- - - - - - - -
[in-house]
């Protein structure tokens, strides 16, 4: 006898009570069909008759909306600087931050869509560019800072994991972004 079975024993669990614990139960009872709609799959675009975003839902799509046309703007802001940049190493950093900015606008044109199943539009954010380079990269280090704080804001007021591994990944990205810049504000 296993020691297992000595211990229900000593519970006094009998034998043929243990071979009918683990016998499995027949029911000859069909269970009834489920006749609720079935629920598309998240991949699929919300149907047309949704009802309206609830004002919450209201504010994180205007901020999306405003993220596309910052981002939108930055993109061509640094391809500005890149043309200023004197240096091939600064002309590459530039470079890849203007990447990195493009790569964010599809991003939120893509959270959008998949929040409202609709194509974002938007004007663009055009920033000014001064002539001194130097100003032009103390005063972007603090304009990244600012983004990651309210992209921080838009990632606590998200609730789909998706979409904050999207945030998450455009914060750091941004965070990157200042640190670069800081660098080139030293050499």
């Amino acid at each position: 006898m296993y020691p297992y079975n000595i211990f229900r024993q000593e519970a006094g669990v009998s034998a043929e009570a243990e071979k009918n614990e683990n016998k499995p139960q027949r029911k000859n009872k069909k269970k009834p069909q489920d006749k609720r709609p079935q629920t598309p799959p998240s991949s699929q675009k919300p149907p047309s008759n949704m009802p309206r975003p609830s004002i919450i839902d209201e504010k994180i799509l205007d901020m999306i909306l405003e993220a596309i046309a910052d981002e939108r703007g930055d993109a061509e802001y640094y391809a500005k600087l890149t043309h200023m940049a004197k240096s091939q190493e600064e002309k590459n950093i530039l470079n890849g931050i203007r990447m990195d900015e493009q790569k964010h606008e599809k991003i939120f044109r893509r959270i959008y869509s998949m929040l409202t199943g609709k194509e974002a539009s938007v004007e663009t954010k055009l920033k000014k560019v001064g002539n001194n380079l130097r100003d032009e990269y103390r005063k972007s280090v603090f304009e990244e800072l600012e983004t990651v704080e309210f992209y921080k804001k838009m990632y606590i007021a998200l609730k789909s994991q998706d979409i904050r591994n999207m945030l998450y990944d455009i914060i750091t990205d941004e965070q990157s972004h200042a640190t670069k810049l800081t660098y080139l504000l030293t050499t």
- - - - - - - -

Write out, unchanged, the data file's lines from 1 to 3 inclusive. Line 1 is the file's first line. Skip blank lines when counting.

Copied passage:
[in-house]
């Protein structure tokens, strides 16, 4: 006898009570069909008759909306600087931050869509560019800072994991972004 079975024993669990614990139960009872709609799959675009975003839902799509046309703007802001940049190493950093900015606008044109199943539009954010380079990269280090704080804001007021591994990944990205810049504000 296993020691297992000595211990229900000593519970006094009998034998043929243990071979009918683990016998499995027949029911000859069909269970009834489920006749609720079935629920598309998240991949699929919300149907047309949704009802309206609830004002919450209201504010994180205007901020999306405003993220596309910052981002939108930055993109061509640094391809500005890149043309200023004197240096091939600064002309590459530039470079890849203007990447990195493009790569964010599809991003939120893509959270959008998949929040409202609709194509974002938007004007663009055009920033000014001064002539001194130097100003032009103390005063972007603090304009990244600012983004990651309210992209921080838009990632606590998200609730789909998706979409904050999207945030998450455009914060750091941004965070990157200042640190670069800081660098080139030293050499």
């Amino acid at each position: 006898m296993y020691p297992y079975n000595i211990f229900r024993q000593e519970a006094g669990v009998s034998a043929e009570a243990e071979k009918n614990e683990n016998k499995p139960q027949r029911k000859n009872k069909k269970k009834p069909q489920d006749k609720r709609p079935q629920t598309p799959p998240s991949s699929q675009k919300p149907p047309s008759n949704m009802p309206r975003p609830s004002i919450i839902d209201e504010k994180i799509l205007d901020m999306i909306l405003e993220a596309i046309a910052d981002e939108r703007g930055d993109a061509e802001y640094y391809a500005k600087l890149t043309h200023m940049a004197k240096s091939q190493e600064e002309k590459n950093i530039l470079n890849g931050i203007r990447m990195d900015e493009q790569k964010h606008e599809k991003i939120f044109r893509r959270i959008y869509s998949m929040l409202t199943g609709k194509e974002a539009s938007v004007e663009t954010k055009l920033k000014k560019v001064g002539n001194n380079l130097r100003d032009e990269y103390r005063k972007s280090v603090f304009e990244e800072l600012e983004t990651v704080e309210f992209y921080k804001k838009m990632y606590i007021a998200l609730k789909s994991q998706d979409i904050r591994n999207m945030l998450y990944d455009i914060i750091t990205d941004e965070q990157s972004h200042a640190t670069k810049l800081t660098y080139l504000l030293t050499t």